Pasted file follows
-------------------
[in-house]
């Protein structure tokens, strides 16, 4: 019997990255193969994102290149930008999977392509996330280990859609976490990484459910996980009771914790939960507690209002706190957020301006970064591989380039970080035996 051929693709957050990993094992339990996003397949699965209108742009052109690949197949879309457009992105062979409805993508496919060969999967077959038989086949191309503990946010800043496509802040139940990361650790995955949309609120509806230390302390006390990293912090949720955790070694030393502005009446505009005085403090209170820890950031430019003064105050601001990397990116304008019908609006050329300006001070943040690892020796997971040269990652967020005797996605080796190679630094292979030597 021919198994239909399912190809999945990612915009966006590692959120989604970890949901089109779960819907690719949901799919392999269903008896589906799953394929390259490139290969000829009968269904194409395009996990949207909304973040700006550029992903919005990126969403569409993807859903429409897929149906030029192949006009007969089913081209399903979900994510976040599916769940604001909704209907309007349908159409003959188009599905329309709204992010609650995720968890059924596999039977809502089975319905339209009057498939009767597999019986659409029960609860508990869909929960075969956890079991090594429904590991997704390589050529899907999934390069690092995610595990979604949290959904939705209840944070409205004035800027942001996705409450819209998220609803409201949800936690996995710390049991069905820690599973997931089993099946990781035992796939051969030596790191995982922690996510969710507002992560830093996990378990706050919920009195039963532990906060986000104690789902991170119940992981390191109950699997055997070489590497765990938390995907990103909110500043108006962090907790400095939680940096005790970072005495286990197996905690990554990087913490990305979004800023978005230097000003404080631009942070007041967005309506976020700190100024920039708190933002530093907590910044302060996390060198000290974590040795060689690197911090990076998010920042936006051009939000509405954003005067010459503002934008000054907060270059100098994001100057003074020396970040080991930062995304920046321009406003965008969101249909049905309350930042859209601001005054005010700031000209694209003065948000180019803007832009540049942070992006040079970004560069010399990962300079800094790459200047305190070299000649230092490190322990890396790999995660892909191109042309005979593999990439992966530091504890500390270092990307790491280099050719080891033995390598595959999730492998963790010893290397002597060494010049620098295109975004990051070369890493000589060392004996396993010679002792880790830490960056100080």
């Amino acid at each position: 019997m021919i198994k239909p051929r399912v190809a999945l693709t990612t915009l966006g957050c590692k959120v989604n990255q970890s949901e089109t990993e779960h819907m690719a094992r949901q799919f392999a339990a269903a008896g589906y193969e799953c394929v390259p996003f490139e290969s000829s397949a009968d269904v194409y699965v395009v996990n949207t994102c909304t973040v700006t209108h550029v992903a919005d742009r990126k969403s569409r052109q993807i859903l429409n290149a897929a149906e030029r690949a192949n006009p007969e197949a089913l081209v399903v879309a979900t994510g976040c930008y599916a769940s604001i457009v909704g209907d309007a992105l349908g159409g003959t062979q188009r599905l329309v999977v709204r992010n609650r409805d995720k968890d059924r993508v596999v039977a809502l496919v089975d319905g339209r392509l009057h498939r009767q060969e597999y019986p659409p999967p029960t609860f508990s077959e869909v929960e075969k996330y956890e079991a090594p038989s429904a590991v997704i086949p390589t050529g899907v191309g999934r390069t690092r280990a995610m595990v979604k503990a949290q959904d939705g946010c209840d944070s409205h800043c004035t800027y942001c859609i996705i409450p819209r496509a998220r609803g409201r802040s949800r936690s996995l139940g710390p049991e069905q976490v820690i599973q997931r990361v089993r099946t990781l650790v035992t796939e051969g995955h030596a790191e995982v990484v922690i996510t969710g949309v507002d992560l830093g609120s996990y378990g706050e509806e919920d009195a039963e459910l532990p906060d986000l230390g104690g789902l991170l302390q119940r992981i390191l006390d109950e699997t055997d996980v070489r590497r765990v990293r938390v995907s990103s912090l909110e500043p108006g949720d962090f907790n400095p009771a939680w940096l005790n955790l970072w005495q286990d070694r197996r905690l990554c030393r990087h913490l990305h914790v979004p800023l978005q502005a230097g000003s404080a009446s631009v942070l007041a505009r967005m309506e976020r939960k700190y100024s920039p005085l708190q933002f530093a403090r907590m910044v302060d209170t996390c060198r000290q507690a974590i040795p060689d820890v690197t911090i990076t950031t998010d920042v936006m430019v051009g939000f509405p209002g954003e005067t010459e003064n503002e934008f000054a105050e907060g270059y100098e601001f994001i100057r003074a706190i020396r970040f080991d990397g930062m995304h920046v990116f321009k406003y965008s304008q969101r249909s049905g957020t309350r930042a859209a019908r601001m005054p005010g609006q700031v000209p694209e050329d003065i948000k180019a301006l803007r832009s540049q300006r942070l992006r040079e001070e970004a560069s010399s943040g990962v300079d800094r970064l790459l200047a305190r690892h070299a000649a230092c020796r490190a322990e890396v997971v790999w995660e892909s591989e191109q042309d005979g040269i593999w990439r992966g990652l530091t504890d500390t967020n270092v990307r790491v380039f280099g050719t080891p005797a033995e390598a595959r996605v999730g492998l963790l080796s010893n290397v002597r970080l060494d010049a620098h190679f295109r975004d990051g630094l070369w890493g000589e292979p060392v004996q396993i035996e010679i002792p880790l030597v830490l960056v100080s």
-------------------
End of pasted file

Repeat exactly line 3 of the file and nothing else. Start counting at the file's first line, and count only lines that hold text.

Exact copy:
């Amino acid at each position: 019997m021919i198994k239909p051929r399912v190809a999945l693709t990612t915009l966006g957050c590692k959120v989604n990255q970890s949901e089109t990993e779960h819907m690719a094992r949901q799919f392999a339990a269903a008896g589906y193969e799953c394929v390259p996003f490139e290969s000829s397949a009968d269904v194409y699965v395009v996990n949207t994102c909304t973040v700006t209108h550029v992903a919005d742009r990126k969403s569409r052109q993807i859903l429409n290149a897929a149906e030029r690949a192949n006009p007969e197949a089913l081209v399903v879309a979900t994510g976040c930008y599916a769940s604001i457009v909704g209907d309007a992105l349908g159409g003959t062979q188009r599905l329309v999977v709204r992010n609650r409805d995720k968890d059924r993508v596999v039977a809502l496919v089975d319905g339209r392509l009057h498939r009767q060969e597999y019986p659409p999967p029960t609860f508990s077959e869909v929960e075969k996330y956890e079991a090594p038989s429904a590991v997704i086949p390589t050529g899907v191309g999934r390069t690092r280990a995610m595990v979604k503990a949290q959904d939705g946010c209840d944070s409205h800043c004035t800027y942001c859609i996705i409450p819209r496509a998220r609803g409201r802040s949800r936690s996995l139940g710390p049991e069905q976490v820690i599973q997931r990361v089993r099946t990781l650790v035992t796939e051969g995955h030596a790191e995982v990484v922690i996510t969710g949309v507002d992560l830093g609120s996990y378990g706050e509806e919920d009195a039963e459910l532990p906060d986000l230390g104690g789902l991170l302390q119940r992981i390191l006390d109950e699997t055997d996980v070489r590497r765990v990293r938390v995907s990103s912090l909110e500043p108006g949720d962090f907790n400095p009771a939680w940096l005790n955790l970072w005495q286990d070694r197996r905690l990554c030393r990087h913490l990305h914790v979004p800023l978005q502005a230097g000003s404080a009446s631009v942070l007041a505009r967005m309506e976020r939960k700190y100024s920039p005085l708190q933002f530093a403090r907590m910044v302060d209170t996390c060198r000290q507690a974590i040795p060689d820890v690197t911090i990076t950031t998010d920042v936006m430019v051009g939000f509405p209002g954003e005067t010459e003064n503002e934008f000054a105050e907060g270059y100098e601001f994001i100057r003074a706190i020396r970040f080991d990397g930062m995304h920046v990116f321009k406003y965008s304008q969101r249909s049905g957020t309350r930042a859209a019908r601001m005054p005010g609006q700031v000209p694209e050329d003065i948000k180019a301006l803007r832009s540049q300006r942070l992006r040079e001070e970004a560069s010399s943040g990962v300079d800094r970064l790459l200047a305190r690892h070299a000649a230092c020796r490190a322990e890396v997971v790999w995660e892909s591989e191109q042309d005979g040269i593999w990439r992966g990652l530091t504890d500390t967020n270092v990307r790491v380039f280099g050719t080891p005797a033995e390598a595959r996605v999730g492998l963790l080796s010893n290397v002597r970080l060494d010049a620098h190679f295109r975004d990051g630094l070369w890493g000589e292979p060392v004996q396993i035996e010679i002792p880790l030597v830490l960056v100080s």